245 Park Avenue

Coordinates: 40°45′18″N 73°58′30″W / 40.754885°N 73.974871°W / 40.754885; -73.974871
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245 Park Avenue
General information
Coordinates40°45′18″N 73°58′30″W / 40.754885°N 73.974871°W / 40.754885; -73.974871
OwnerSL Green Realty[2]
Roof648 ft (198 m)
Technical details
Floor count48
Floor area1,719,000 sq ft (159,700 m2)[1]
Design and construction
Architect(s)Shreve, Lamb and Harmon
DeveloperUris Buildings Corporation

245 Park Avenue is a 648-ft (198 m) skyscraper in New York City, New York. It was completed in 1967, and contains 1.7 million square feet (160,000 m2) on 48 floors. Shreve, Lamb and Harmon designed the structure, which is the 94th-tallest building in New York. The Building Owners and Managers Association awarded the 2000/2001 Pinnacle Award to 245 Park Avenue.[3] The building is assigned its own ZIP Code, 10167; it was one of 41 buildings in Manhattan that had their own ZIP Codes as of 2019.[4]


The site used to be occupied by the second Grand Central Palace exhibition hall, which was demolished in 1964 to make way for 245 Park Avenue.[5] The building was previously named for American Tobacco Company, American Brands, and Bear Stearns at various points in its history.

In 1987, Bear Stearns signed a lease for more than 500,000 square feet (46,000 m2) of space as its new headquarters and moved 3,000 of the company's employees into the building.[6]

In November 2000, JPMorgan Chase leased 580,000 square feet (54,000 m2) in the building, creating a corporate campus with the company's nearby headquarters at 270 Park Avenue.[7]

On March 20, 2017, Chinese conglomerate HNA Group announced a deal to acquire the building for $2.21 billion from Brookfield Property Partners and the New York State Teachers’ Retirement System, one of the highest prices ever paid for a New York skyscraper.[8] HNA financed the acquisition with a $1.75 billion loan from a consortium of lenders including J.P. Morgan Chase, Deutsche Bank, Barclays, Natixis and Societe Generale in addition to $568 million of mezzanine financing.[9] CBRE Group and Cooper-Horowitz made the deal for the loan, acting as commercial mortgage brokers.[10]

Following financial difficulties at HNA in 2018, the conglomerate committed to selling off $22 billion in stocks and real estate assets. Part of this commitment included the sale of a $148 million stake in 245 Park Avenue to office REIT SL Green, which was also appointed as property manager and leasing manager.[11]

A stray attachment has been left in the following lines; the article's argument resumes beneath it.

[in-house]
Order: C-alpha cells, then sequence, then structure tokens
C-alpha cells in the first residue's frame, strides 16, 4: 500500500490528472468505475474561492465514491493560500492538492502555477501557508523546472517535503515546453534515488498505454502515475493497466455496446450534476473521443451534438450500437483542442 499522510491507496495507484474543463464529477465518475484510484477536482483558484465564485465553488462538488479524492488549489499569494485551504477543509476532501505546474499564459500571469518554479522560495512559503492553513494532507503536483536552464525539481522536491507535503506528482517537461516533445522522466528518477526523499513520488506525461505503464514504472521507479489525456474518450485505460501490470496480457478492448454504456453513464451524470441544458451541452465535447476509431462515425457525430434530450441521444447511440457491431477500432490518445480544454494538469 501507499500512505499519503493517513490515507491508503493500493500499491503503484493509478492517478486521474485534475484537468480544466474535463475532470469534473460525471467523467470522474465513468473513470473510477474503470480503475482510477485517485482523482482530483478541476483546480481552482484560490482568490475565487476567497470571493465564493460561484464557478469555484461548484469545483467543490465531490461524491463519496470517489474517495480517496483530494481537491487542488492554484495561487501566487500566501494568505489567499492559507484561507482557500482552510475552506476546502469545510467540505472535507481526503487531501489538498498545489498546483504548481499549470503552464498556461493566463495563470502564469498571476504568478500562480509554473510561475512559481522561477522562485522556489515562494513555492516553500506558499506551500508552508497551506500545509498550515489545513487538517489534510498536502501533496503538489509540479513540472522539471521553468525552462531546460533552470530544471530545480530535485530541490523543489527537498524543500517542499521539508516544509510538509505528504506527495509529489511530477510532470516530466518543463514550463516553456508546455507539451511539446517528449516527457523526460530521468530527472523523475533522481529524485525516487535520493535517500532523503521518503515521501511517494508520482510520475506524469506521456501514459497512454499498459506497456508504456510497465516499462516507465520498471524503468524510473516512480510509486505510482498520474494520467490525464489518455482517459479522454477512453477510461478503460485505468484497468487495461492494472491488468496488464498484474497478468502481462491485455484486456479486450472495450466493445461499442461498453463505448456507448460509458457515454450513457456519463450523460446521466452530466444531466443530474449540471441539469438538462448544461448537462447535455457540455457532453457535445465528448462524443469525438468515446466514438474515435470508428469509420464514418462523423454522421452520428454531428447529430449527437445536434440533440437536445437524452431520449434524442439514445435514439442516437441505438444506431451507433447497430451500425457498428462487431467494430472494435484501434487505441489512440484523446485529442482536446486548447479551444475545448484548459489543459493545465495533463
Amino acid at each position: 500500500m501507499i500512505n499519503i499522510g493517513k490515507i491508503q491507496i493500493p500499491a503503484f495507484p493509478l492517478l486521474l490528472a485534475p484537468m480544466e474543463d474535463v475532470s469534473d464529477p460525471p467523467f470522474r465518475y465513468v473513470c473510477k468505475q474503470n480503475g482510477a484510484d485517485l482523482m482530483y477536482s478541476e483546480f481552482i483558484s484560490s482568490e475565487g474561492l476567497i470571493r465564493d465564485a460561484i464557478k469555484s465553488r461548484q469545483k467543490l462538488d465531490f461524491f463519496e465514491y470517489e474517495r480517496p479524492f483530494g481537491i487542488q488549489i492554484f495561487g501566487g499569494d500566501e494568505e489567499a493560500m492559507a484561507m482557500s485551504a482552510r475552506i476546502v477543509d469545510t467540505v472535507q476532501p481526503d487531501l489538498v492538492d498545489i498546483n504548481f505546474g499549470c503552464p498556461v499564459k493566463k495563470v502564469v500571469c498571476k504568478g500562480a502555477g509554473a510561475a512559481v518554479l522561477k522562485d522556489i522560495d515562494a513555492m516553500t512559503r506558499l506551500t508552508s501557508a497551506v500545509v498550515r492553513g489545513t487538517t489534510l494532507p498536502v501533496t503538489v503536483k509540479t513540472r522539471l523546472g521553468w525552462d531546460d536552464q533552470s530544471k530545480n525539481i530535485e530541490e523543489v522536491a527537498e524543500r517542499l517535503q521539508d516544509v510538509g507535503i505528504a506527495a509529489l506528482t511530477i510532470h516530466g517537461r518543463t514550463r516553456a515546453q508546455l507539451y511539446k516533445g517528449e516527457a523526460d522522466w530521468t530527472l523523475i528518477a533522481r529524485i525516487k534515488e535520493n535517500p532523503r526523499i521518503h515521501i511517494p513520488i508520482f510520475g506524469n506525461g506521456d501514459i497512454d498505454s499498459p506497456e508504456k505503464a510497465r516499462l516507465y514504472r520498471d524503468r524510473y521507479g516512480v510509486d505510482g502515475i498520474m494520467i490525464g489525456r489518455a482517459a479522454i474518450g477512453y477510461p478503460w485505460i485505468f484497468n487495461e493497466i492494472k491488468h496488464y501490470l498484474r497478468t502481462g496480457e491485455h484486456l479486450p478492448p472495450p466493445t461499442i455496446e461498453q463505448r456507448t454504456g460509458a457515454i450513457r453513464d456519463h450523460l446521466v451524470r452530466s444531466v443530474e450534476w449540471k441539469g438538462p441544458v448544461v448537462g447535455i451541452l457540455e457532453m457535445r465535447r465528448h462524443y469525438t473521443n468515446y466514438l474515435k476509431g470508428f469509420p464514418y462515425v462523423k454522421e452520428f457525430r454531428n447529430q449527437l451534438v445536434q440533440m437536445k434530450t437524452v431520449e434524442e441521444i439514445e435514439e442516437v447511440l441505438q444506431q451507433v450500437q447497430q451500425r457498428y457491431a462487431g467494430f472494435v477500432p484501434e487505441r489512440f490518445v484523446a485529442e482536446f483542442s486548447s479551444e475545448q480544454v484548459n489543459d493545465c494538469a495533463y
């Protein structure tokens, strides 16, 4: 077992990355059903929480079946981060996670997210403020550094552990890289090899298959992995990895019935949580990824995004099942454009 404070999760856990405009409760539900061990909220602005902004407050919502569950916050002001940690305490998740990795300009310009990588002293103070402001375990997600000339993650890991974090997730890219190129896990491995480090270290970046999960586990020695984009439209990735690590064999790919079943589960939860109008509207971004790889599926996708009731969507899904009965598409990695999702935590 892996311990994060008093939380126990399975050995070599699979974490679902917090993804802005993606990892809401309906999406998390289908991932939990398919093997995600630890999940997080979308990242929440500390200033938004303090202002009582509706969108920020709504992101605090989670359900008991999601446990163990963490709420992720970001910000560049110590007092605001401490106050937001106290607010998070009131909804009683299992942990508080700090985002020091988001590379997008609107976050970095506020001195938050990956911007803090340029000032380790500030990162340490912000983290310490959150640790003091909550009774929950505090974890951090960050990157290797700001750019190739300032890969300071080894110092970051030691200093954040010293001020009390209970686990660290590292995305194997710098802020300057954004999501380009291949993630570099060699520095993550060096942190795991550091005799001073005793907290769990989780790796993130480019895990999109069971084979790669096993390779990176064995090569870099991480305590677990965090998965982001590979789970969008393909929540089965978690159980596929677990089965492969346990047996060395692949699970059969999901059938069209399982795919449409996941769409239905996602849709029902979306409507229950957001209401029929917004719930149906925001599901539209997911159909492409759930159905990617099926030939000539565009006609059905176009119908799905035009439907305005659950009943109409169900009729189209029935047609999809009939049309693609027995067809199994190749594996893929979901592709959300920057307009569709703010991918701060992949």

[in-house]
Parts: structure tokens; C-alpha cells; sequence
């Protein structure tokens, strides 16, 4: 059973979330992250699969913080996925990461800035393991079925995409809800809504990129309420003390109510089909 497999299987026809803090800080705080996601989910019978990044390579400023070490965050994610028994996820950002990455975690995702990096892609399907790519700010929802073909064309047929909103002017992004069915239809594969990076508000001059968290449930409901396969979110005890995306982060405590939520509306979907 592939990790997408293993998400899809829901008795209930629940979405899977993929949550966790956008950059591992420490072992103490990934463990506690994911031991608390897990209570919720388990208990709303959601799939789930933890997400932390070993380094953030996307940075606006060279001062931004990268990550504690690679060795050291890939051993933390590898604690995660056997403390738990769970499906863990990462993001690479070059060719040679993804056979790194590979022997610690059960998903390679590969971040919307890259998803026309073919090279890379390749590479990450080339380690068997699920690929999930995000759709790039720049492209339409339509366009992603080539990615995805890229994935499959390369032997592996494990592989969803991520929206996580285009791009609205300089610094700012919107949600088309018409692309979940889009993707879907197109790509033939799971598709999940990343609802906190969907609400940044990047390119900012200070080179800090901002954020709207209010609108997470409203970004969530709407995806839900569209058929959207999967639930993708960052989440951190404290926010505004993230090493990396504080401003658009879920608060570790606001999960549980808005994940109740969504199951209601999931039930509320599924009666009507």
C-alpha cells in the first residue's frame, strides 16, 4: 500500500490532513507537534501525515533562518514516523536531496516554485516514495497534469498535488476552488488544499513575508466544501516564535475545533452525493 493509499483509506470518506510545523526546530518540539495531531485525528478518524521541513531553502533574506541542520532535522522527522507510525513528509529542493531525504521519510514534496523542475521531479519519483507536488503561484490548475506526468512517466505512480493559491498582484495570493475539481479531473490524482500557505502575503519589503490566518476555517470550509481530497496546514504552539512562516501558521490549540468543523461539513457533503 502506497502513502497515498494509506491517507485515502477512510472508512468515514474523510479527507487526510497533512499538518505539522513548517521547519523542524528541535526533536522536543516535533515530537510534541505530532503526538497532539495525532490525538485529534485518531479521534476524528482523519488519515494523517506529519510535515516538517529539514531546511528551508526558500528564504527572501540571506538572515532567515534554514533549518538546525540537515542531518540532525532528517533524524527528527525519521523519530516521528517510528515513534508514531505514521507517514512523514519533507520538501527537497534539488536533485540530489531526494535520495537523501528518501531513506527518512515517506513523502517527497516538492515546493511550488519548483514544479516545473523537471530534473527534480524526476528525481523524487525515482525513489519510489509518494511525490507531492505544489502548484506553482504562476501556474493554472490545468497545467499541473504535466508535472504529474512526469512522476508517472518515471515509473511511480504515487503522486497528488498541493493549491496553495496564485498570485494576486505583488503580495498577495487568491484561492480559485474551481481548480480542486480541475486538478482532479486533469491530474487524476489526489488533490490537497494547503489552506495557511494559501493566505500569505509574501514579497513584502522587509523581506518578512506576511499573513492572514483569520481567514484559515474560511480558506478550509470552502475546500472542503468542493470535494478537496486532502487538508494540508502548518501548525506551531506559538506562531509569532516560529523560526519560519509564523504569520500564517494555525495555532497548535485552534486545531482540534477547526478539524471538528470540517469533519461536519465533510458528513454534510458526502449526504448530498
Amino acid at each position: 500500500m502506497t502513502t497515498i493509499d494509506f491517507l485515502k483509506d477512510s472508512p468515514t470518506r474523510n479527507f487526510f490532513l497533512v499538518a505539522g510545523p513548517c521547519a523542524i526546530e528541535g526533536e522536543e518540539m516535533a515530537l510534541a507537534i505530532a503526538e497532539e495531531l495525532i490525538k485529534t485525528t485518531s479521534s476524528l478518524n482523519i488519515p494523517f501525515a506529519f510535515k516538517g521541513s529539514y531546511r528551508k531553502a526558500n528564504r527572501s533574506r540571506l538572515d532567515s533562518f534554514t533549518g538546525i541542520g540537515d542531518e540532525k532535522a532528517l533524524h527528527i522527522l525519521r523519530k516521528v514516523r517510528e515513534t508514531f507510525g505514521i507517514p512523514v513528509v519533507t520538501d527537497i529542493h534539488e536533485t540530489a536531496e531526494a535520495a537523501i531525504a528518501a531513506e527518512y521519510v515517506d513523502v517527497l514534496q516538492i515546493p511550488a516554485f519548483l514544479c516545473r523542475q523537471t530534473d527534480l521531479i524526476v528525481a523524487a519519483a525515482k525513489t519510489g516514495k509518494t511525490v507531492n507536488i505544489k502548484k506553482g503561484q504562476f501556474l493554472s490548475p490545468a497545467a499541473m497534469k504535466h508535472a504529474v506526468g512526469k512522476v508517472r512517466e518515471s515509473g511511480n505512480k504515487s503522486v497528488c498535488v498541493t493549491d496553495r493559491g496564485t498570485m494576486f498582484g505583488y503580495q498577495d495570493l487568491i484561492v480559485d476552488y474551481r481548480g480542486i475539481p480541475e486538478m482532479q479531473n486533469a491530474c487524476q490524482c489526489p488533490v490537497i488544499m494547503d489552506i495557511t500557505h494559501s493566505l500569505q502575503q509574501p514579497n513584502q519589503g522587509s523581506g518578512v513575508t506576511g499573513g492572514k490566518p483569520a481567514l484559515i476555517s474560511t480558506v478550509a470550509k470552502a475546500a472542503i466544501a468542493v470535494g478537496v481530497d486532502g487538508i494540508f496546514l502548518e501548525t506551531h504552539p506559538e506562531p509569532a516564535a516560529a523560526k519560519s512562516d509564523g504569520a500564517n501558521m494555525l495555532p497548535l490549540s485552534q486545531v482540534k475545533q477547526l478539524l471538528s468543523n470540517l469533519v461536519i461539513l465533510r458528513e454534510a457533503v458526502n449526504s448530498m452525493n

See also[edit]


  1. ^ "245 Park Avenue". Brookfield Office Properties. Retrieved March 16, 2015.
  2. ^ "SL Green takes over 245 Park Avenue". The Real Deal. September 12, 2022.
  3. ^ "245 Park Avenue". Emporis.com. Archived from the original on October 21, 2012. Retrieved July 22, 2012.
  4. ^ Brown, Nicole (March 18, 2019). "Why do some buildings have their own ZIP codes? NYCurious". amNewYork. Retrieved July 8, 2022.
  5. ^ Dunlap, David W. (December 18, 2012). "When Trade Shows Were Both Central and Grand". The New York Times. Retrieved June 26, 2013.
  6. ^ "New Headquarters for Bear Sterns". The New York Times. March 10, 1987.
  7. ^ Bagli, Charles V. (November 30, 2000). "Firms in Bidding War for Midtown Space". The New York Times.
  8. ^ Levitt, David M. (March 20, 2017). "China's HNA Is Buying a NYC Office Tower for $2.21 Billion". Bloomberg.com. Retrieved March 21, 2017.
  9. ^ "HNA scores $1.75B loan for 245 Park buy". The Real Deal. April 12, 2017.
  10. ^ Putzier, Konrad (May 1, 2018). "Sizing up NYC's debt brokerage powerhouses". The Real Deal. Retrieved October 6, 2021.
  11. ^ "SL Green invests $148M for stake in HNA's 245 Park Avenue". The Real Deal. November 30, 2018.
  12. ^ "UBS 2017-C3 Structural & Collateral Term Sheet". SEC. August 7, 2017. Retrieved August 4, 2019.

External links[edit]